Jeff  Carter
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Last night I went to see the documentary Farmageddon in Chicago. I also stayed for the full panel discussion.

The film is shocking. Documentaries are supposed to shock you. Michael Moore has made millions presenting slanted facts to us. Documentaries are designed to get you to do something.

This documentary illustrates the plight of the organic farmer, specifically the organic dairy farmer. If a dairy farmer wants to sell raw milk, they will be run out of business and many times imprisoned by the federal bureaucracy. The USDA actively tries to run Raw Milk Producers out of the business. They work closely with agents from state agricultural agencies.

The documentary shows film of agents descending on various organic farms and outlets, guns drawn, SWAT teams present. It’s straight out of science fiction and something that you can’t believe happens in America. I can understand a huge police presence when going after a drug lord, but a family farmer? Sure, farmers keep guns but in my experience they aren’t violent people.

There is a controversy raging over raw milk. The FDA says it’s bad for you and is using the long arm of the government to put them out of business and keep you from getting it. Combine the FDA/USDA brutality with the typical bureaucratic revolving door, and you have the seeds planted for a conspiracy theory. ($MON,$DF,$SFD,$ADM,$BG,$CAG)

It seems to me that this whole thing could be settled by some unbiased scientific experiments.

Academics in the Ag community that are unpaid by either special interest group ought to start some trials on people. It seems to me it would be easy to also go to farms, both factory and small, and test for bacteria where it matters. Do it randomly and create a large enough sample size (minimum of 33 times) to make the resulting statistics relevant.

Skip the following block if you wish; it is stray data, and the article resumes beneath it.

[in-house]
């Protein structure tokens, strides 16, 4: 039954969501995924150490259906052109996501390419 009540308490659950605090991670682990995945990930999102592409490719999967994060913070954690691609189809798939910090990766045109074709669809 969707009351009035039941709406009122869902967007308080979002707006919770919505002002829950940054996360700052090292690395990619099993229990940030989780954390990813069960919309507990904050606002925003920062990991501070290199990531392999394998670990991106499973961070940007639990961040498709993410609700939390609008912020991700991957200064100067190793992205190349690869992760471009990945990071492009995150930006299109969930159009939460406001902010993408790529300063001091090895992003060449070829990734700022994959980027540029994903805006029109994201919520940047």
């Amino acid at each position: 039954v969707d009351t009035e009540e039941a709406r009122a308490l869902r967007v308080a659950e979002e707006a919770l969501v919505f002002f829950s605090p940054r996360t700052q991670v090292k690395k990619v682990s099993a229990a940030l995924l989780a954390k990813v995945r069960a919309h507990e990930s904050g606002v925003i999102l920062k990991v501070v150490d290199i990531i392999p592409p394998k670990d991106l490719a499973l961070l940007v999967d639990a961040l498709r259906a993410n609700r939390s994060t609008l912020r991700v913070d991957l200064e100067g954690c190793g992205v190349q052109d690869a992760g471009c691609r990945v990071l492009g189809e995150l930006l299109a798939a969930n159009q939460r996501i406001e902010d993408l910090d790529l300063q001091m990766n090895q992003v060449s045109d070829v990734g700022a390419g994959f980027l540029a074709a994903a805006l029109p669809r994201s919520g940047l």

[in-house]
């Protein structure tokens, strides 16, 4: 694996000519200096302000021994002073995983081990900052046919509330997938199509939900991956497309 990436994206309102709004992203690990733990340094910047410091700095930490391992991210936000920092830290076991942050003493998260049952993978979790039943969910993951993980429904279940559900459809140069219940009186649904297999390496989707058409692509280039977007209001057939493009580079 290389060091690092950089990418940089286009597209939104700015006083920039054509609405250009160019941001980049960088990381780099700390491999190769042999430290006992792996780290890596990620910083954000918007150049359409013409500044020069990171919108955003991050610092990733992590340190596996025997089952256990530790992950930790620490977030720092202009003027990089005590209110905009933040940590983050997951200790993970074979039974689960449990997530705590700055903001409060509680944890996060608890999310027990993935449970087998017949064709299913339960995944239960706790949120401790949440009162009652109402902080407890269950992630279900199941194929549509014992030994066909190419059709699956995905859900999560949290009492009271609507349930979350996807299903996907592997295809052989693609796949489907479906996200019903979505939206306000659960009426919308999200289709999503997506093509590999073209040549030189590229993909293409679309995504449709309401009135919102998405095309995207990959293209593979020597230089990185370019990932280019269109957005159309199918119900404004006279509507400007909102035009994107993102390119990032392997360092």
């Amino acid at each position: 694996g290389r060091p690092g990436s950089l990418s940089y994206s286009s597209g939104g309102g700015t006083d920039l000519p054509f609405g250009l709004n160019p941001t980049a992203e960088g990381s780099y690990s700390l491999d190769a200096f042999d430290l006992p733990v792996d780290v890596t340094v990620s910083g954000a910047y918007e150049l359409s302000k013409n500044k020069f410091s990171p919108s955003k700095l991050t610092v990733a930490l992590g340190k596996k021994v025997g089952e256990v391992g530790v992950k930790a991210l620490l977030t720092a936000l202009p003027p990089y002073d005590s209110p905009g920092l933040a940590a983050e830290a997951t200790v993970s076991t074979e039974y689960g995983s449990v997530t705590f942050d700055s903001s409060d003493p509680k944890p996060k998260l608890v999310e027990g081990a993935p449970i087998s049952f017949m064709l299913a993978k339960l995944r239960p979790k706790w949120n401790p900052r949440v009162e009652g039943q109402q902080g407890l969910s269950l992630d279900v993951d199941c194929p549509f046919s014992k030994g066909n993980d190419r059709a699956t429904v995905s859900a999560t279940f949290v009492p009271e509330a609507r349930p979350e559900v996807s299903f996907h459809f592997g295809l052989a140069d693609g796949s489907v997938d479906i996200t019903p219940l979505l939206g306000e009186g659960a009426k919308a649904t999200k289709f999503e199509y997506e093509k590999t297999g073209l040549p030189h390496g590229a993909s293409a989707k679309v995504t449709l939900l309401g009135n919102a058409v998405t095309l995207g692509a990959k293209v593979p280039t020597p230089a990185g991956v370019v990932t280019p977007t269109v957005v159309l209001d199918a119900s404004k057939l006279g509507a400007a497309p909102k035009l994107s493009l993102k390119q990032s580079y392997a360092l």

Then we could point to scientific data and decide.

With regard to trials on people there only should be one test. Did you get sick from drinking raw milk or not? If they didn’t get any of the diseases that are talked about at the FDA website, why not allow raw milk production and sale?

That was my only beef with the movie. Lack of science. All the anecdotal stories are only hyperbole without actual data to back them up. But they do help you form a hypothesis. After seeing the movie, I want to experiment myself with raw milk. I have eczema, and wonder if drinking raw milk might help. It is said to help people with eczema. There isn’t any science right now to back up that claim, but I should be free to experiment on myself with a harmless agricultural product. I take fish oil and baby aspirin for my health, I ought to be able to drink raw milk to see if I am healthier by eating it.

The movie though brings up a couple of themes that should resonate with Americans, especially when it comes to the 2012 elections.

Why aren’t we Free to Choose? Armed with information, why shouldn’t we be able to make those choices for ourselves whether we consume raw milk or not?

Obamacare will take all those choices you make for your health care and institutionalize them. It’s not hard to imagine underground doctors giving banned medical treatments one day and government SWAT teams raiding their office.

The other point the movie makes is symptomatic of Big Banking, Big Pharma, Big Oil or Big Business taking roles in the federal bureaucracy and then slanting rules and regulations to help their former businesses, then leaving the bureaucracy and becoming re-employed in their former industry.